Once the two degradations take place, that is, the degradation of a doctor to a “witch doctor” and Arthur burning his precious money, the end of the play features the rebirth of the Arthur. Arthur, paradoxically, is dying. But there is still time for this new Arthur to make an impact on the lives of his sons. And with this, Dr. Hallam returns. Now that the unnatural deed of selling his sons has been remedied by the unnatural act of burning the money, traditional medicine can once again take over. On his deathbed, Arthur says to Hallam,
Greg and Joel. What can I say, what can I give them.
HALLAM: You want my opinion?
RAWLINGS: Oh I suppose, though your opinions always take the wind out of my sails . . . Well, go on give it to me, give me your unvarnished say, so why don’t you, though, I’ll probably choke on the words when I hear them.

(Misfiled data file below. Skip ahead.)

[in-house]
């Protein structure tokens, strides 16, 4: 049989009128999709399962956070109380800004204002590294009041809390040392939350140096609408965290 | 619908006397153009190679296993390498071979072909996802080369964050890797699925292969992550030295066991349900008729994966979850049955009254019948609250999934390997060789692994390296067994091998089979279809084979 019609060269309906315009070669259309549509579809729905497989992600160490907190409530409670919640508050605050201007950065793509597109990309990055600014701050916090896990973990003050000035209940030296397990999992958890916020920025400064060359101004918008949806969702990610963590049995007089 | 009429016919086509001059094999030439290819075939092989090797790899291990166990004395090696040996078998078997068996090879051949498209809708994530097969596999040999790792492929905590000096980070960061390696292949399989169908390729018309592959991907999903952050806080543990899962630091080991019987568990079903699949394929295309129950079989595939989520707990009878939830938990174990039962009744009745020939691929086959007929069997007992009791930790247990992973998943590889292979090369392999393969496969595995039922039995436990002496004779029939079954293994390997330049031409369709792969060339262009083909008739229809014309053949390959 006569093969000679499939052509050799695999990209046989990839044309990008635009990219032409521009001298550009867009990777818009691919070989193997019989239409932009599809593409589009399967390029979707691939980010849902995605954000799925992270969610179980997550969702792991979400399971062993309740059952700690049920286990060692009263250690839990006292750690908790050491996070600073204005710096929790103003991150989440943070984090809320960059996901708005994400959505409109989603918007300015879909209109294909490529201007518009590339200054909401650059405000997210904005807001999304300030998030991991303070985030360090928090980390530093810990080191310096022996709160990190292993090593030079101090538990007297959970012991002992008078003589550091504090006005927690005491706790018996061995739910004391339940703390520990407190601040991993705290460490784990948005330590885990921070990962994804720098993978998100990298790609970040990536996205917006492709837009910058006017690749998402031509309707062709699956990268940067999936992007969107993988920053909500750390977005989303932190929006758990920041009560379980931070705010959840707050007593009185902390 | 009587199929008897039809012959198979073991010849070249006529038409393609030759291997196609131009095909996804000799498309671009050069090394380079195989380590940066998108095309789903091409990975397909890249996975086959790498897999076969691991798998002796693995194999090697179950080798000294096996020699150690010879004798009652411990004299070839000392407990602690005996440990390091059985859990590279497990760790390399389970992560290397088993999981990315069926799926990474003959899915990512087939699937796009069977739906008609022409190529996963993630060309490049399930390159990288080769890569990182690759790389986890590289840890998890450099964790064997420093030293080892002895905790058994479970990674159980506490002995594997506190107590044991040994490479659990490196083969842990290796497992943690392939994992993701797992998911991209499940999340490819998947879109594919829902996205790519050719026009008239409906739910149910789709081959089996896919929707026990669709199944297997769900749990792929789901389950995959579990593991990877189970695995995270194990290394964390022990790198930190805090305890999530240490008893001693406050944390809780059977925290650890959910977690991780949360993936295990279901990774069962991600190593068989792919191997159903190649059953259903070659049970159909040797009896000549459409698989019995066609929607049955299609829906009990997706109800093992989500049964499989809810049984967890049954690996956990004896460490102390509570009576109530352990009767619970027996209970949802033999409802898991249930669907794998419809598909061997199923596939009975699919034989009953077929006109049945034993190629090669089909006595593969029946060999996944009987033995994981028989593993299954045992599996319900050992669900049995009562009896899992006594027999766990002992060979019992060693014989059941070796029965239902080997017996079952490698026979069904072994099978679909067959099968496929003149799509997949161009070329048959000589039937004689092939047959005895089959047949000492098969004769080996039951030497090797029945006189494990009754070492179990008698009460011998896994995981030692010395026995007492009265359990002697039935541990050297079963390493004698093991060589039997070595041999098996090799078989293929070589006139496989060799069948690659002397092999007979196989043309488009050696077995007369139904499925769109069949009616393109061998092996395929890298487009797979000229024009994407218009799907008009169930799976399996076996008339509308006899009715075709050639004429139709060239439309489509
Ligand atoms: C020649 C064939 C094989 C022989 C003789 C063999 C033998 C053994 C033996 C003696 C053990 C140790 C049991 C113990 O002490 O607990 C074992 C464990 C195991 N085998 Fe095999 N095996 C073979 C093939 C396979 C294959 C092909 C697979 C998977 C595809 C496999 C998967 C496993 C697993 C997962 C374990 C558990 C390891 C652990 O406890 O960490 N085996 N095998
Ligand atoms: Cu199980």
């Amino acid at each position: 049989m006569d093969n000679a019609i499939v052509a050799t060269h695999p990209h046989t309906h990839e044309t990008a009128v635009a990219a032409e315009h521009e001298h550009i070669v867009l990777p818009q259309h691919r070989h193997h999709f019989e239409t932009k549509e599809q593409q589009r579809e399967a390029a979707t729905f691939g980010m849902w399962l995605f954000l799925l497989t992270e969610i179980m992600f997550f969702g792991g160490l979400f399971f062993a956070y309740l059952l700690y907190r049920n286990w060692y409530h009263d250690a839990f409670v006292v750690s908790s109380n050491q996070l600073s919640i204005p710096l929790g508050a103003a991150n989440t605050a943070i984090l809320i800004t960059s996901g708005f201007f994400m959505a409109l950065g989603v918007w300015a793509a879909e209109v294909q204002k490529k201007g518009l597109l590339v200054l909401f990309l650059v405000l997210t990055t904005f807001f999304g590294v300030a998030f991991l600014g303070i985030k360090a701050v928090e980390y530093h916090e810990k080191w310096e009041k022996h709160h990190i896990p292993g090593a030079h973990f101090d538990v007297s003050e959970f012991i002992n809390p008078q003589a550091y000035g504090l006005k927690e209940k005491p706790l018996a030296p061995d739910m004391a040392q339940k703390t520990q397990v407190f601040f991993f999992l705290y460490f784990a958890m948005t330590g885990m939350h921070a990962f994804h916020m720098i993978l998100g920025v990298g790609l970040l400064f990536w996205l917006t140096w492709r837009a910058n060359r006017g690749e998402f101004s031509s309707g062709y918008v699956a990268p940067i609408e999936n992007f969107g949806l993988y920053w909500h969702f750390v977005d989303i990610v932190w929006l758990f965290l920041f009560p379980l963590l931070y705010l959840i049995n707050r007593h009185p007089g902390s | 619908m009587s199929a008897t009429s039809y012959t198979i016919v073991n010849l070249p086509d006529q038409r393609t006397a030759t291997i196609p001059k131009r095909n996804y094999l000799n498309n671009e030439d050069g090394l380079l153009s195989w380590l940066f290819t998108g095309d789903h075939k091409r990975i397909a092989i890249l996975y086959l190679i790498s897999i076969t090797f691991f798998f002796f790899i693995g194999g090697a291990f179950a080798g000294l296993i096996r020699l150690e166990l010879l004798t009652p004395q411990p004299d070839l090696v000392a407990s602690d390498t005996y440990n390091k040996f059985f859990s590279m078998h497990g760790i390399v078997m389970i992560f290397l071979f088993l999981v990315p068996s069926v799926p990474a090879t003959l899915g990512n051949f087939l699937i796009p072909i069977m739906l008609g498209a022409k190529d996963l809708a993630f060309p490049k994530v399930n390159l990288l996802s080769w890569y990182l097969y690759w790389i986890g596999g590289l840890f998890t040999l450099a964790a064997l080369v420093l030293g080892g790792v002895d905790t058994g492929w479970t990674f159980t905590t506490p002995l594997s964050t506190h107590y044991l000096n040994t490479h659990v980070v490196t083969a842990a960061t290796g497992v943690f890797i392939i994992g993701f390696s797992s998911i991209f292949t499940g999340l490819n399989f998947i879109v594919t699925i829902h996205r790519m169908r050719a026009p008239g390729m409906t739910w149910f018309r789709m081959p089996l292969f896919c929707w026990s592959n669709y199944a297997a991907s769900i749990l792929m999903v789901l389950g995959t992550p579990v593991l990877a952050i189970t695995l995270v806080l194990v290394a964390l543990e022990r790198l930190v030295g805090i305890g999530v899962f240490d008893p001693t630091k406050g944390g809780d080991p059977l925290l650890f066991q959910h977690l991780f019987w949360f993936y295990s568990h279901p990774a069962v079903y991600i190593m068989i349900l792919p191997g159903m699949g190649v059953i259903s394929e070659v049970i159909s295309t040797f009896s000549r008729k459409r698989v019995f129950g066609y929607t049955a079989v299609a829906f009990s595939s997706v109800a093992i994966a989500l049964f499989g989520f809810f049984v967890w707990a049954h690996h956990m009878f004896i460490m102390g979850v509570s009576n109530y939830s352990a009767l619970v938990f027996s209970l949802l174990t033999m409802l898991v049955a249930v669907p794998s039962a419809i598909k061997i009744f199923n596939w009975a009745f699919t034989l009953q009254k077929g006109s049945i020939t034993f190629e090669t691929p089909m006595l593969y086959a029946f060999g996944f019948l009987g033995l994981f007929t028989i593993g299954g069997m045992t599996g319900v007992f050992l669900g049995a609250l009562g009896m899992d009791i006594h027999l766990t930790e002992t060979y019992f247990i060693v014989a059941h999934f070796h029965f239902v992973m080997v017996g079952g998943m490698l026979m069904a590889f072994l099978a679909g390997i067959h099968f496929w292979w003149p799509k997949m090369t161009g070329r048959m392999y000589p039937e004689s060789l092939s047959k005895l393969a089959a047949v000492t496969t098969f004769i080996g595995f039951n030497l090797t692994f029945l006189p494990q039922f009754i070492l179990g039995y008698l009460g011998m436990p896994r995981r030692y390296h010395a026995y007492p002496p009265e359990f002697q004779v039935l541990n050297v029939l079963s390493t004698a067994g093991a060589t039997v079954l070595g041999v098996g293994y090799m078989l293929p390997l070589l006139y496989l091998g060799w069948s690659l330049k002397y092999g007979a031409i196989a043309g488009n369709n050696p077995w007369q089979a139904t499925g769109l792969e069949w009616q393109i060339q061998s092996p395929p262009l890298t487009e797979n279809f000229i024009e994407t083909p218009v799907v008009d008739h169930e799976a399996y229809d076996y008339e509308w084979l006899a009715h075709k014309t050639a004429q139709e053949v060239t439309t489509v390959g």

HALLAM: (pacing the room, his head lowered) I can only tell you what I think I’d say if I had two fine boys like you have, if also I had done to them what you have done.
RAWLINGS: Sold them like cattle you said once.
HALLAM: Did I now? Ah, well . . .
RAWLINGS: And what would you say if you was in my stead, Doc.
HALLAM: I would say . . . (hesitates) I would hope one day they would find it in their hearts to overlook my failings, and that when they were my age they would understand how hard it is to tell those we love how much we love them. (143)
And this is exactly what Arthur tells Gregory (Joel was at Alda’s at the time). Even in the act of dying, something is reborn, not just in Arthur’s heart, but the stones are lifted from the hearts of his sons. As the Passover saying goes, “Our story begins with degradation, our telling ends with glory.”